John Cotton, John Winthrop, and Mary Rowlandson all dealt with the wilderness (Native Americans) of the North American continent while in Massachusetts Bay Colony. However, Mrs. Rowlandson may have experienced it a bit differently than Mr. Cotton and Mr. Winthrop, who were a minister (Cotton) and a lawyer and governor (Winthrop). Rowlandson was captured by Native Americans, Winthrop wanted to share the Word of God, and Cotton wished to be in a place of safety and a place at where he could form his own church. These three were all Puritans, seeking a new land and the freedom to worship God the way they wished and believed.

John Winthrop believed not only to escape the grasp of England church and their king, James I but to share the Gospel with the Native Americans as well. He believed that God had brought them (the Massachusetts Bay Colonists) to spread the word and to convert the Indians.

Winthrop thought the Indians as less fortunate, as a poor civilization, that needed God’s love, God, and riches that the Puritans had. Winthrop became governor of Massachusetts Bay Colony and did encourage the Puritans to spread the word of the Gospel.

John Cotton went to Massachusetts Bay Colony to escape William Laud. Laud was all about catching the Puritans in action for the king of England and the church. This caused many along with Cotton to go into hiding. After almost of a year of hiding in “plain sight” in England, Cotton, his second wife, Sarah, and several other Puritans sailed on Griffin to the New World.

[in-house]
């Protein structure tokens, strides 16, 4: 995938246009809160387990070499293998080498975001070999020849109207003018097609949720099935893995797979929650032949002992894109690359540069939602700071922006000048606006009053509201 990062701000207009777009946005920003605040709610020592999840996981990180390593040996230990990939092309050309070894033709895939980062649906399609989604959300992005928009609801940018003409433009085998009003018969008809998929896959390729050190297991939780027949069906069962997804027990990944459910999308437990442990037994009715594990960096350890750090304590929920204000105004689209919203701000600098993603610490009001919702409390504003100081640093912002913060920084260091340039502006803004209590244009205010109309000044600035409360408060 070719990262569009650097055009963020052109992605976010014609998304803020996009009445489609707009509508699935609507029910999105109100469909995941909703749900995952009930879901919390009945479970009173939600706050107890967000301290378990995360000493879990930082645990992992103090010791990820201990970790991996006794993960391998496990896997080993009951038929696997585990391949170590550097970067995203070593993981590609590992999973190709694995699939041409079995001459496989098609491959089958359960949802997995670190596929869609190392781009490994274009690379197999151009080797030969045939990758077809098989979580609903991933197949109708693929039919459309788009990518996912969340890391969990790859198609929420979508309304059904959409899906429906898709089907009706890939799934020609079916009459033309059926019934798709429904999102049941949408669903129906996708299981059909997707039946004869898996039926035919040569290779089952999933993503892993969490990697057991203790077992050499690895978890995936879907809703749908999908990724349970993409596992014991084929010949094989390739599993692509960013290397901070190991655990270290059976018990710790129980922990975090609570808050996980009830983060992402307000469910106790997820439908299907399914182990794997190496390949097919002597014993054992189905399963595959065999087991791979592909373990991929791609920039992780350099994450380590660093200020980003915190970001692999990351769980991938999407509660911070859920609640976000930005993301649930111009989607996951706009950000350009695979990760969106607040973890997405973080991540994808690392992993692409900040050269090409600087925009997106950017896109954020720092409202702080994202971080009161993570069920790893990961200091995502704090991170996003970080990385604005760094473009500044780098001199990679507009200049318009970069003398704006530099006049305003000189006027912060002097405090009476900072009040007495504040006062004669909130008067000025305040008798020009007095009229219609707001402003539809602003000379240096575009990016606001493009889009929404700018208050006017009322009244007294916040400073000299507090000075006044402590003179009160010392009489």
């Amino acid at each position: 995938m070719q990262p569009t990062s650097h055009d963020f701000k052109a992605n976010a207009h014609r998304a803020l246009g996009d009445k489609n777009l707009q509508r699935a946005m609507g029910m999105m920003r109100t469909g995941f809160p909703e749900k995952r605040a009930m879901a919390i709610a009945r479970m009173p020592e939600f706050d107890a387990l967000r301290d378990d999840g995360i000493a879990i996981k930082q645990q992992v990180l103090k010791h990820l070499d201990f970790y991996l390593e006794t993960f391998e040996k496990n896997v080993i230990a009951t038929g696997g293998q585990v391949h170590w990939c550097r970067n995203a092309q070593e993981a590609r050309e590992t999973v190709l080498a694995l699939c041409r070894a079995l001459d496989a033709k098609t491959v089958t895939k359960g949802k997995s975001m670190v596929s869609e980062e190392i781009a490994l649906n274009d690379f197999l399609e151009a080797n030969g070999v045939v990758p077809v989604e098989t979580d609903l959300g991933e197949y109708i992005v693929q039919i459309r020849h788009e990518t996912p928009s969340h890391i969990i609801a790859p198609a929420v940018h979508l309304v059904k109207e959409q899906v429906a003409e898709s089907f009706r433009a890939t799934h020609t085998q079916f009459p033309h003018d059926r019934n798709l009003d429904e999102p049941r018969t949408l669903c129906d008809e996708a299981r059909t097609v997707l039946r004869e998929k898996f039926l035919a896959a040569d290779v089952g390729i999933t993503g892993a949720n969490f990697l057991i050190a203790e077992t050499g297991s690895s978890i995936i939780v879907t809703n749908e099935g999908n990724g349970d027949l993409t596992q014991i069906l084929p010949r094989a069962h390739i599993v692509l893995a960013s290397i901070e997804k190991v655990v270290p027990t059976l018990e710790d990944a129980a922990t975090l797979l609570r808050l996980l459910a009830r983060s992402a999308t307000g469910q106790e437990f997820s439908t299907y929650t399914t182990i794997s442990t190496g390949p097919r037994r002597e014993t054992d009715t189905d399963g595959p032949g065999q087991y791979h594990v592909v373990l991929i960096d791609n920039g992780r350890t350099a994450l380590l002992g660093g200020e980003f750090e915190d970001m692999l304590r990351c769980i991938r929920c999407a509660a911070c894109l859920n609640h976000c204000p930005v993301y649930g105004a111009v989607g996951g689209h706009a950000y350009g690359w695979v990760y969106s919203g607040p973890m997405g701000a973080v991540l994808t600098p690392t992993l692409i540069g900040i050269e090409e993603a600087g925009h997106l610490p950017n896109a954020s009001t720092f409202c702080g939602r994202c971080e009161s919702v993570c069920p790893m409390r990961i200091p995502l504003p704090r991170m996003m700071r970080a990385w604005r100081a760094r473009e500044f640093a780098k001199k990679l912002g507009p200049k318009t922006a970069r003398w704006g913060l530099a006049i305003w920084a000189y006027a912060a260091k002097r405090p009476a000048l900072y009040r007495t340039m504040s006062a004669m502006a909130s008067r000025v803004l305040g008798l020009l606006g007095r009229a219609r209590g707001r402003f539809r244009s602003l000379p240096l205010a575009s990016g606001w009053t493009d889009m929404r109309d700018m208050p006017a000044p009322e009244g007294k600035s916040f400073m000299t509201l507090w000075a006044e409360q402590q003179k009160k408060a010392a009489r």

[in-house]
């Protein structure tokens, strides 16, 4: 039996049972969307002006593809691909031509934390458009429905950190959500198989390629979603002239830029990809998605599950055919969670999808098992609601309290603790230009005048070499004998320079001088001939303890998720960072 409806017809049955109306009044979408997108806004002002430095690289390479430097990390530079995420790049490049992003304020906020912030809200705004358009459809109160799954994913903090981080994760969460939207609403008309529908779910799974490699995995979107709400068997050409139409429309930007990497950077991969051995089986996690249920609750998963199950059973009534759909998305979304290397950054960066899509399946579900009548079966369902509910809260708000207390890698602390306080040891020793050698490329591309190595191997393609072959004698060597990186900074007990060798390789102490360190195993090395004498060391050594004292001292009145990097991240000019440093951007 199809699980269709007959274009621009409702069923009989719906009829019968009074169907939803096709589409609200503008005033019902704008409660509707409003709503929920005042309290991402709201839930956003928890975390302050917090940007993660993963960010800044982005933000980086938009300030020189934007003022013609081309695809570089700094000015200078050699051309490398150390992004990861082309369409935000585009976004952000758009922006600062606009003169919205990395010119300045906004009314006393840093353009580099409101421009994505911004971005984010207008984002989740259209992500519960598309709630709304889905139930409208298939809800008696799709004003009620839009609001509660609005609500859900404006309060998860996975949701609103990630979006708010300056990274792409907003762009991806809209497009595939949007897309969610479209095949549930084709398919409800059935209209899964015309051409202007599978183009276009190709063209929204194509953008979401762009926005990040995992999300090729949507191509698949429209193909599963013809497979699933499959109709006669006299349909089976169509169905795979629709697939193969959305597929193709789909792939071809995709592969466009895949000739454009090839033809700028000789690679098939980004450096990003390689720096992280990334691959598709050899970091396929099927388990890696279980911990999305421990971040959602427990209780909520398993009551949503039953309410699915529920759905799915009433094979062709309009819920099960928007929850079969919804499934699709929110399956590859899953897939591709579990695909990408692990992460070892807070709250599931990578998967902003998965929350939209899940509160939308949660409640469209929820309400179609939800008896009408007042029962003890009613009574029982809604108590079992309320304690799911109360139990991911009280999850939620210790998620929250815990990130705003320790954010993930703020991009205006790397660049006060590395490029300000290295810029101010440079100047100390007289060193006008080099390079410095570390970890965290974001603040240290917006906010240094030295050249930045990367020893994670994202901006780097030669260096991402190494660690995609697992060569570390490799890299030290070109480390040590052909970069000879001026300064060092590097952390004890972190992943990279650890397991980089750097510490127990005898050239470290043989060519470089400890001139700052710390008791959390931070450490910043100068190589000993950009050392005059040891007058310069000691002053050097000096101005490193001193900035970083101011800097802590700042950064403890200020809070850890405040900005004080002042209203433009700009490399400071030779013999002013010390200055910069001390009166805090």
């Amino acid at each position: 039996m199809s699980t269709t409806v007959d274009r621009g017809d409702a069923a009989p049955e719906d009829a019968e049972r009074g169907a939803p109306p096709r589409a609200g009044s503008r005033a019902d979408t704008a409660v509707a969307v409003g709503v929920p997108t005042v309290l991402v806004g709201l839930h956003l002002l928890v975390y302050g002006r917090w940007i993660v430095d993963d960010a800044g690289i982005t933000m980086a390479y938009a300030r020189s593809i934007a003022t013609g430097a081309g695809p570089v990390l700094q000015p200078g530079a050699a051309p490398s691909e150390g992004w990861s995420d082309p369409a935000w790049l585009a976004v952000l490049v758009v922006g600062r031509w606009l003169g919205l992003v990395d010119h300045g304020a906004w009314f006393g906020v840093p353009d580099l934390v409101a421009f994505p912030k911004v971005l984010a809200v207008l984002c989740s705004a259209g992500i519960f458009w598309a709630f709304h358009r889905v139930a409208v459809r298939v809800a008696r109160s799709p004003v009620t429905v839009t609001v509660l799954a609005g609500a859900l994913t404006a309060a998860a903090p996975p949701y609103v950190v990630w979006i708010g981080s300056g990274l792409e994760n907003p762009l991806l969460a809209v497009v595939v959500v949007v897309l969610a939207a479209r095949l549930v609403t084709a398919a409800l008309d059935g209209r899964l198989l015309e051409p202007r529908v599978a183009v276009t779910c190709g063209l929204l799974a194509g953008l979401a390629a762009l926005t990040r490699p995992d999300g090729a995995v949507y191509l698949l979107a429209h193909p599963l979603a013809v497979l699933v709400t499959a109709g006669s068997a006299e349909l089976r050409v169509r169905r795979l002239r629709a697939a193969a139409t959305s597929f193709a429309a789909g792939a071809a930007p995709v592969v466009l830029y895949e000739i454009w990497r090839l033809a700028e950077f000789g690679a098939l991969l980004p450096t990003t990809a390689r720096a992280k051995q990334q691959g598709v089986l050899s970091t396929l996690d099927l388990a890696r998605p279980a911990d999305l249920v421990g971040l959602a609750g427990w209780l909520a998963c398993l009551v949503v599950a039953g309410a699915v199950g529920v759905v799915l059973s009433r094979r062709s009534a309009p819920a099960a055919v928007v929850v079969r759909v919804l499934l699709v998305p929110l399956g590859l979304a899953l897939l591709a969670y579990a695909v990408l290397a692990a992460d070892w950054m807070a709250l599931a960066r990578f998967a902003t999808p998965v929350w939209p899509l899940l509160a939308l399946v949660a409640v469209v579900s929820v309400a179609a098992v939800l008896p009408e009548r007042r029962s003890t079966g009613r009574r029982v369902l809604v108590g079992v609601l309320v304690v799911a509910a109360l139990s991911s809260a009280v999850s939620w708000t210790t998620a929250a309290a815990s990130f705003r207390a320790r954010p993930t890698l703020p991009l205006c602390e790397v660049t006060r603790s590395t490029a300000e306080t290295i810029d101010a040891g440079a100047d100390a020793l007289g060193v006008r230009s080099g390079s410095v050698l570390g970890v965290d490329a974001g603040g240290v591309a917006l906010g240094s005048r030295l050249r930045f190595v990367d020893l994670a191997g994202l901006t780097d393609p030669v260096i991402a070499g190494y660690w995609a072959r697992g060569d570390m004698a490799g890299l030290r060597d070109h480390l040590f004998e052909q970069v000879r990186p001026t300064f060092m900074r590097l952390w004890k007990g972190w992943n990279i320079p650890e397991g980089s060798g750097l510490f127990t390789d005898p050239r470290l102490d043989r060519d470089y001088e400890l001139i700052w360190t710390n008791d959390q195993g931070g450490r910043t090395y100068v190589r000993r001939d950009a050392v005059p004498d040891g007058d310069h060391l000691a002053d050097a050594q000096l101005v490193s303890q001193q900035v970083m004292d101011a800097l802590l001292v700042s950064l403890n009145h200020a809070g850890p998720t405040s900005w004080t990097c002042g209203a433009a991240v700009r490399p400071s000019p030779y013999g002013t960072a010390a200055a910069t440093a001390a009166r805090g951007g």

Cotton, as soon as upon landing, became a minister to the Massachusetts church in Boston.

Mary Rowlandson was a Puritan. She had three children. Her husband, Joseph Rowlandson, had failed in an attempt to save her and her children from the Native Americans when they were captured. She was one of the very few, if not the only, Puritan woman who wrote a book. Her book, Captivity and Restoration, tells everything that happened to her, her children, and everyone who was captured by the Native Americans during the King Philip’s War. It is considered the first American bestseller.

For eleven weeks, Rowlandson was a prisoner to the Indians. She said that the Indians were savages. But through it all, she never doubted God. She believed He had and controlled the situation and would eventually free her. After eleven weeks, she and all of her children were freed by ransom.

Winthrop saw the Native American wilderness as a chance to share God. Cotton saw it as a way to build his own church and to escape the controlling hands of England. He also saw it as God who had freed the Israelites from captivity, was the same God who freed him and his people as well. Finally, Rowlandson saw the wilderness as an Indian savage home.
~Perrissa

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